Freedom to pursue life, liberty, property Several weeks...

Letters

January 20, 2002

Freedom to pursue life, liberty, property

Several weeks ago I was engaged in a discussion about property taxes with a colleague of mine who lives in Baltimore County. The conversation centered on the rapid pace of development in the counties surrounding the Baltimore metropolitan area. My co-worker remarked to me that he didn't understand why the residents of Howard County tolerate escalating property taxes. My response at the time was a rather thoughtless, "Neither do I."

Since that conversation, I have been reading stories about longtime Howard County residents having to sell their property and leave the area because of property tax bills that they can no longer pay. In fact, just recently, a friend of my wife informed her that their family was packing up and moving to Carroll County because of escalating property tax burdens.

That announcement got me thinking about the fundamental principles upon which our nation was founded. One of the first and foremost principles and the cornerstone of our democracy was the right to own and dispose of property as one chooses. Thomas Jefferson viewed property ownership as an essential element in the creation of a free society. Life, liberty and property were the core characteristics of real freedom.

Every resident of Howard County should receive a wake-up call when fellow citizens are being forced off of their property because of an inability to pay the property tax. These folks, through no fault of their own, have been caught up in the county's spiraling growth and the insatiable need for more and more revenue to provide services. Each time real estate is assessed at higher levels, there is a property tax increase.

Who speaks for those who must abandon their property against their will? What realistic and unbiased avenues must these people travel to seek redress? Who among all the rest of us will be the next victims of the rapacious appetite that local government has for more and more dollars? What will happen to our citizens as they retire and receive a fixed income? Will we have an environment that fosters the pursuit of happiness or will we deny that pursuit in Howard County?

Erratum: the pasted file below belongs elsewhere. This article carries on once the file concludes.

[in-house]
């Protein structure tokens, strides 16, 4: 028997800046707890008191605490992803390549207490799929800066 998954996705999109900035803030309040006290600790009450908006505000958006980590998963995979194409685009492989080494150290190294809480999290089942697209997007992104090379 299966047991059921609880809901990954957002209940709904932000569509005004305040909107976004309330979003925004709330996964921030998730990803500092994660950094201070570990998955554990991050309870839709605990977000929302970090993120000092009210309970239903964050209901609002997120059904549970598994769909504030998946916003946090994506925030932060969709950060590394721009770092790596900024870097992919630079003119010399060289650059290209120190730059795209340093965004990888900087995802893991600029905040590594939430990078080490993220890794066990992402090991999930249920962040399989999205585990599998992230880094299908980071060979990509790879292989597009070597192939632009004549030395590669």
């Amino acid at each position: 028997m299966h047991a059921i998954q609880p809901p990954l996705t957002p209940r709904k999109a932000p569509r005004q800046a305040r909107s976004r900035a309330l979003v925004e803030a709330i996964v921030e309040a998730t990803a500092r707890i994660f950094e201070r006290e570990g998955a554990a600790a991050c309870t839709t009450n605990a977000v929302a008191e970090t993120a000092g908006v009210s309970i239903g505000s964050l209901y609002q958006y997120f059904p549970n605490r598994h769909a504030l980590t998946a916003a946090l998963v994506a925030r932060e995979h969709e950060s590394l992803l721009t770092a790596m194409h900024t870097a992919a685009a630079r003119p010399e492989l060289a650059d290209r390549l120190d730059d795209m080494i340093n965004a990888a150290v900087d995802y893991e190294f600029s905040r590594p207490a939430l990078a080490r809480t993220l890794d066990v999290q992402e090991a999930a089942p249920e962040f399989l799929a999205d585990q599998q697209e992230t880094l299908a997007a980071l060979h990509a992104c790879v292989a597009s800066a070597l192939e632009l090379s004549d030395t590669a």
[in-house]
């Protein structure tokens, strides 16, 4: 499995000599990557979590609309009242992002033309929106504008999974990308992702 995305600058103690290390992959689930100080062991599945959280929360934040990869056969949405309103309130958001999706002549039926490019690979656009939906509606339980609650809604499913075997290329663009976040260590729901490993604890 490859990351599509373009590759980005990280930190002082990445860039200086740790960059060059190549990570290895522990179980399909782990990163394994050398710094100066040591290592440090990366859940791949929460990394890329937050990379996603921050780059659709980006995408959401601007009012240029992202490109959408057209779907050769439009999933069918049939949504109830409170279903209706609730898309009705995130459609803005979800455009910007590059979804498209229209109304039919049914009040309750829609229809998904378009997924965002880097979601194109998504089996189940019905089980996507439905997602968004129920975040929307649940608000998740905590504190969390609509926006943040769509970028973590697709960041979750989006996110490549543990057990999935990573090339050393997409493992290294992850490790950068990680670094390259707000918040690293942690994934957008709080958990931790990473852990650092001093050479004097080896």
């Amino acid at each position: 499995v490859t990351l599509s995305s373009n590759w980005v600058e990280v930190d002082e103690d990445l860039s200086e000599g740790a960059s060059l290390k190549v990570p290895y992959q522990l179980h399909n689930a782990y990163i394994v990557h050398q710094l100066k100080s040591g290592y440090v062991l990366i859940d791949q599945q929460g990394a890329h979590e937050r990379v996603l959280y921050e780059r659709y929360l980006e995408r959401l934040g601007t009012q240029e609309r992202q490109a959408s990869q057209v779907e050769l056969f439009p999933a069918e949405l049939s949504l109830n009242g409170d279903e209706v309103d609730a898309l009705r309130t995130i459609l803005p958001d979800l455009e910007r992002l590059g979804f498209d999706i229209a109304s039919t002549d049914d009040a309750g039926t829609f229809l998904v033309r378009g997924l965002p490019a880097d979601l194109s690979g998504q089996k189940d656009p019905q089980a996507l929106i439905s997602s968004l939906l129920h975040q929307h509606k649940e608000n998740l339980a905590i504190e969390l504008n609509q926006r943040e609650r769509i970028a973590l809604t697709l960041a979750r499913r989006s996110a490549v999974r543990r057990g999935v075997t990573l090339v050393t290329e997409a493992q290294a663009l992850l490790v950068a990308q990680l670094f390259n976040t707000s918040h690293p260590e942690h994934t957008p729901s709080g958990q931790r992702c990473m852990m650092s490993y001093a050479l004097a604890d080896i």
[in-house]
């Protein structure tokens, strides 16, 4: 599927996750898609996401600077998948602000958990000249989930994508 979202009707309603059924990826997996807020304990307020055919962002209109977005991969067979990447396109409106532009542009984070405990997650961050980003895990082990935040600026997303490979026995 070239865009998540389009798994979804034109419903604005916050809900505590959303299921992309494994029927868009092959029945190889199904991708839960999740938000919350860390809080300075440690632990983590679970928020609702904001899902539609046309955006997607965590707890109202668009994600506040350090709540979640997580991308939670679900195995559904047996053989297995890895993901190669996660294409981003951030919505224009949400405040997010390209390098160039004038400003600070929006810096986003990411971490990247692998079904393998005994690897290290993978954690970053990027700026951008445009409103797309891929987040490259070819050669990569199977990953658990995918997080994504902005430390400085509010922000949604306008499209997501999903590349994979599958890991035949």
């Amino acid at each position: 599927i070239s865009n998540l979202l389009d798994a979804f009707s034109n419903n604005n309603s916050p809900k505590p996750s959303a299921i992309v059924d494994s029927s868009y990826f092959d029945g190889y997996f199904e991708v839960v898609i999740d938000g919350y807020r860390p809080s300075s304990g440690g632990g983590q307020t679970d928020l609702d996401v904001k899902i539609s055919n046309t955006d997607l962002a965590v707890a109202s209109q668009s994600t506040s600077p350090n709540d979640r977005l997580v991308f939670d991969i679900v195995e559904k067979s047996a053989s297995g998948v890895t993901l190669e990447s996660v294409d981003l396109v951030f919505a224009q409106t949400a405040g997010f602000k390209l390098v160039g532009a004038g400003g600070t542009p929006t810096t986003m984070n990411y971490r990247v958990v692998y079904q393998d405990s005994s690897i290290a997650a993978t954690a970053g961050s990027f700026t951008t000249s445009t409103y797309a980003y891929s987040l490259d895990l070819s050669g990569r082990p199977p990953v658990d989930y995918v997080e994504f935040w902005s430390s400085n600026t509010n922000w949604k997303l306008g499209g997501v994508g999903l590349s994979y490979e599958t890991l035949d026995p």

Carl LaVerghetta

Ellicott City

The poor need not apply at `showcase school'

While a monument to Howard County's segregated past is being rehabilitated on Ellicott City's main street, a modern day example of exclusion exists a few miles away. The Ellicott City Colored School is a reminder of a time when the disadvantaged and poor were not afforded the best that Howard County had to offer. Centennial High School, Howard County's "Showcase School" offers public education to students fortunate enough to live within the schools' carefully crafted boundaries - borders based on nothing more than incomes and housing types.

To understand Centennial High, you must understand its status as Howard County's "Showcase School." Centennial has existed for 25 years as this county's entrant in Maryland's "big leagues" of education. Its competition is Bethesda's Whitman High School, Potomac's Churchill High School and Baltimore County's Dulaney High School. Showcase schools post impressive SAT scores, top scores on state-mandated tests and in very good years, several National Merit Scholars. Showcase schools provide regional and national recognition and give our Department of Education something to boast about. When speaking about these schools, educators like to highlight committed teachers and hard-working students, but the truth is that high-achieving schools draw students from stable, high-achieving neighborhoods.

For those keeping score, test results are a matter of public record. To put it kindly, Centennial High School is in the top four. In local terms, when Centennial gobbles up another area of high-priced, single-family homes, it's like the New York Yankees adding a power-hitting outfielder and former Cy Young pitcher to their roster. It's nothing more than the rich getting richer with the annexation of high-income areas keeping them competitive and in the game.

For years, gains at Centennial have come at the expense of other county schools. Mount Hebron has been especially impacted given its isolated location in the far northeastern part of the county. As Centennial's boundary lines have been drawn and redrawn almost exclusively around single-family homes, Mount Hebron has lost many good families. As apartment complexes on both sides of Route 40, which used to contribute little to the high school population, have filled with immigrants and lower-income families, Mount Hebron has single-handedly taken the load.

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